Myths of Online Education
PHILADELPHIA — One of higher education’s biggest exports is skepticism. So it is perhaps unsurprising that, whereas many educators have questioned the virtue of online education, others would question the way in which the questioners have questioned online education.
A panel of academic technologists ganged up on a straw-man version of the online education skeptic here at the annual Educause conference here on Thursday.
The panel took aim at a number of questions that often come up when online education is put under the microscope, including: Does online education take more time? And does it enable cheating?
Using these questions to prod the worthiness of online education is likely to lead to “causal fallacies” than useful insights, said George Otte, director of academic technology at the City University of New York System. “Just as you can lie with statistics, you can mislead with questions,” he said.
For his part, Otte took aim at the question of online education being a time-suck for professors — a question that has prompted fears of faculty burnout. But the CUNY technologist suggested that this question does not adequately account for the cost, in time, of finding one’s footing on a new teaching platform.
“We may be confounding the time it takes to do something with the time it takes to learn to do something,” Otte said. The first time instructors teach online, they tend to overcompensate for their ignorance by over-investing their time in the virtual classroom. But that does not mean they will not adjust and adapt — just as most instructors did to the circumstance and demands of classroom teaching when they began their careers.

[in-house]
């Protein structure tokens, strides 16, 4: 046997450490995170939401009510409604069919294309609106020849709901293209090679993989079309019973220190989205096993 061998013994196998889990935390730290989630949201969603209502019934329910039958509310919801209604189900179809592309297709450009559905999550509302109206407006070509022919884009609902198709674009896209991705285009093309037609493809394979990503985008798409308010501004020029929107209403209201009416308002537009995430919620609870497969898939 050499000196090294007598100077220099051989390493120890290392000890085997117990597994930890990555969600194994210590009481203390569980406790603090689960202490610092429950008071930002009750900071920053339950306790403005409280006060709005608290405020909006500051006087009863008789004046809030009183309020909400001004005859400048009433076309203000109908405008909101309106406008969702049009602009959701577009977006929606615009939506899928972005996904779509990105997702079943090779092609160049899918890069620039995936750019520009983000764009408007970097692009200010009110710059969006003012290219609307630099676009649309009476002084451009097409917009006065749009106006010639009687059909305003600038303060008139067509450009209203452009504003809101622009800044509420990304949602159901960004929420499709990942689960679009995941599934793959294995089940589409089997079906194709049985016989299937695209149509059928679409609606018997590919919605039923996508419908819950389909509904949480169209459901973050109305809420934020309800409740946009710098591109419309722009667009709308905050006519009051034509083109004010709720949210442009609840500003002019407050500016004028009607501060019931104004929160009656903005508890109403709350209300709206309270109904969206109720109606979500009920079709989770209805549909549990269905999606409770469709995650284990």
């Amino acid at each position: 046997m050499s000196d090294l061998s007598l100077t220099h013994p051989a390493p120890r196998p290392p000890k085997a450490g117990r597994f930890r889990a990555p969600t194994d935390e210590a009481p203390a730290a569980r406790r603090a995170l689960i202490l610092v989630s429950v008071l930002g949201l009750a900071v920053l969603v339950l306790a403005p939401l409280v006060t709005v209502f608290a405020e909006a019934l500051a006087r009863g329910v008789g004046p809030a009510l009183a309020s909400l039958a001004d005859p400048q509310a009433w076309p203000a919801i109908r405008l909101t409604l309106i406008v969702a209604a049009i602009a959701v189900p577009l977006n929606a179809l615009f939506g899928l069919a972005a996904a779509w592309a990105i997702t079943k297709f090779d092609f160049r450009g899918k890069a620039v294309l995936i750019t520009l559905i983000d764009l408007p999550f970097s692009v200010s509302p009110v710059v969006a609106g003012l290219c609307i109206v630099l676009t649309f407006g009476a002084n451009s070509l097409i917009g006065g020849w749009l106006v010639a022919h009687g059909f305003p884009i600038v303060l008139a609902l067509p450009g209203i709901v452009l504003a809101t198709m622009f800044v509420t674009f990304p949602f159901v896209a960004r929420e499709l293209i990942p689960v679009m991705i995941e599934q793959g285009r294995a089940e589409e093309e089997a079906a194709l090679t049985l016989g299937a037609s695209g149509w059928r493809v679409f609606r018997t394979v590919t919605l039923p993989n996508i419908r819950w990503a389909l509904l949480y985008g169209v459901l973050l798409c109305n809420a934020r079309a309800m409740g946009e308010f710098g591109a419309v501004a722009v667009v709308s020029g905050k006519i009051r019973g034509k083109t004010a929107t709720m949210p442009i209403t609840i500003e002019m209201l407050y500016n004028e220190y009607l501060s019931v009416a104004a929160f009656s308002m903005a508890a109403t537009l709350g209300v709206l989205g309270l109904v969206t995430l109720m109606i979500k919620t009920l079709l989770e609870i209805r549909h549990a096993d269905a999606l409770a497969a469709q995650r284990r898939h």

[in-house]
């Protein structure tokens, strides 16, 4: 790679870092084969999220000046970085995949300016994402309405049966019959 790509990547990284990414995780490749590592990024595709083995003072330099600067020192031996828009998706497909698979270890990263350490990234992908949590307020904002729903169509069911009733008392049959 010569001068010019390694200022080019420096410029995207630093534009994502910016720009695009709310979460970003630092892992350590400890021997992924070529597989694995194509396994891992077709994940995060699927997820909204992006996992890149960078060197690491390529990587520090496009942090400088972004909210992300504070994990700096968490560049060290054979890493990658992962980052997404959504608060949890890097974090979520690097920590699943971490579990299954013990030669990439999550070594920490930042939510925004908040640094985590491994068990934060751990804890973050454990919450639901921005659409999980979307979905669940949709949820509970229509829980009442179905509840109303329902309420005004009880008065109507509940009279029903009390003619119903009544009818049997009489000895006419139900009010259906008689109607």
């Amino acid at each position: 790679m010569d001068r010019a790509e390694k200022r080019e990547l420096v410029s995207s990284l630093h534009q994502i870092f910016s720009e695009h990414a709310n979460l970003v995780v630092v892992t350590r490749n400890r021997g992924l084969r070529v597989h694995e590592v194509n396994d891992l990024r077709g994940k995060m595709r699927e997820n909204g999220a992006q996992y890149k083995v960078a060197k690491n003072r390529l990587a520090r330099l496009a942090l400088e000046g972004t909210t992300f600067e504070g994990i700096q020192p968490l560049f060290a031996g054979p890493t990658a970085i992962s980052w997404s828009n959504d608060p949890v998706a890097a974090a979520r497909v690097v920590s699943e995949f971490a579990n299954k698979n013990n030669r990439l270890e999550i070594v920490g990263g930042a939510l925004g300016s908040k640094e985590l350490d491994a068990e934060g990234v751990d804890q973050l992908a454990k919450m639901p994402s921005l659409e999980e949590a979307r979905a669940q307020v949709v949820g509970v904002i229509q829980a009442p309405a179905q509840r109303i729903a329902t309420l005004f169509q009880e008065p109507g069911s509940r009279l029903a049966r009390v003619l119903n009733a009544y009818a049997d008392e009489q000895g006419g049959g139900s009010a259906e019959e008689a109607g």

“A linguist once told me that if we were adults when we began language acquisition, and knew how hard it was and all it entailed, who would ever bother?” he continued. “But, of course, that all happens before we think we have a choice and when we’re really good at it.”
In other words, developing fluency in a new medium might be more labor-intensive than sticking to grunts and gestures; but once everybody gets going, it opens up the process of exchanging information to new levels of complexity and understanding.
The new opportunities inherent to online education come with new challenges, particularly when it comes to enforcing integrity rules. Hence the next question: Does online education enable cheating?
Philip D. Long, a professor of innovation in educational technology at the University of Queensland, in Australia, suggested many issues that endanger the integrity of online learning, such as assessing individual contributions to group projects, are not unique to online education.
Issues that are, such as identity authentication and proctoring, stand to become less salient as technology such as Proctor U — a technology that allows universities to monitor test-taking students via Webcam — becomes standard. (And though Long did not mention it, anti-plagiarism software arguably has made essays submitted electronically more reliable than papers submitted in hard copy.)
“The bottom line is, we are not dealing with anything new online in terms of cheating,” Long said. “This is a problem that exists across modes of delivery.”
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